“There will be state house sales because we need to move a lot faster if we’re going to provide enough houses for low-income families,” says Mr English.

English’s planned $5 billion sale of State houses is a panic-driven measure by the National Government to plug the gap left by falling dairy prices and concomitant falling taxation revenue.

National’s re-election on 20 September was predicated on it’s undeserved reputation for being a “prudent fiscal manager” of the country’s economy. It was not just their surplus that was at risk – it was their carefully cultivated public perception at being better at managing the economy than Labour.

If National could not deliver a surplus – as it had promised – what good was it as a fiscal steward? It would prove to be a major mill-stone around their neck for the 2017 election.

In the meantime;

Housing New Zealand figures show that at the end of March 5563 people were on the waiting list, compared with 4495 at the same time last year and 4637 the year before.

Our poorest schools are swapping nearly half their pupils a year, as transient families chase work or flee debt.

Some schools say they have taught 7-year-olds who have been through eight schools in their first two years.

Many transient children also have learning difficulties but are often uprooted before schools can bring in extra support.

A decile 1 school will, on average, have twice the student “churn” of a decile 10 school, according to Ministry of Education figures. During the 2013 school year, a typical school in a highly deprived area would have lost and gained the equivalent of nearly half its roll.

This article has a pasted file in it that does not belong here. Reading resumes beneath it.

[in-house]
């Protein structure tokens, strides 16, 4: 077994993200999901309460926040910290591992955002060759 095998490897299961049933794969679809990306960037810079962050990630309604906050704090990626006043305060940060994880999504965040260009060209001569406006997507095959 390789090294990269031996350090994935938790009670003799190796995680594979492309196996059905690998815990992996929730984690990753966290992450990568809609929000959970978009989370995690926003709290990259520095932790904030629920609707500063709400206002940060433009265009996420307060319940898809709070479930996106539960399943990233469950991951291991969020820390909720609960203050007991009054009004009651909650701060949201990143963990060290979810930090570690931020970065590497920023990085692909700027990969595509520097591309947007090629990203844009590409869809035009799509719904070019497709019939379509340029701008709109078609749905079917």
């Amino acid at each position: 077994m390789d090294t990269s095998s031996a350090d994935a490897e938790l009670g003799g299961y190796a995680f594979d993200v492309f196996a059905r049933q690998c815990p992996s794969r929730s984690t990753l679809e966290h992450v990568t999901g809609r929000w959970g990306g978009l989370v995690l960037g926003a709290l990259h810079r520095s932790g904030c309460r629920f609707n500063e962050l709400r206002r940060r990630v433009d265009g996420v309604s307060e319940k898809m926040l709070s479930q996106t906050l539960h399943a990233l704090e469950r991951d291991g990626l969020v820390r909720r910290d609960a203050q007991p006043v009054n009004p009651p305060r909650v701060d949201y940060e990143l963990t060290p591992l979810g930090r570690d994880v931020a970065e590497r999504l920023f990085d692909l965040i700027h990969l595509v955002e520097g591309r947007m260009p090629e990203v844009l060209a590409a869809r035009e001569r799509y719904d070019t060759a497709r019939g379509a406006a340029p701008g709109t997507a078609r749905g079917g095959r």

A decile 10 school typically has a much more stable roll, with about a quarter coming or going last year. This does not include pupils starting or finishing their schooling.

The transience was even worse in primary schools, hitting children at a time when experts say moving schools is the most harmful.

The figures, released under the Official Information Act, show Russell School, a decile 1 primary in Porirua, had the highest level of pupil turnover in the Wellington region two years ago.

Principal Sose Annandale said a Housing New Zealand shake-up was probably partly responsible for the high turnover that year, but transient families continued to be a big problem.

[...]

The higher level of transience in low-decile schools was not surprising, as deprived families were more likely to move for housing or work.

“Many of these transient families do not have a fixed abode. They are just staying with whanau for a while, until they have to move on again.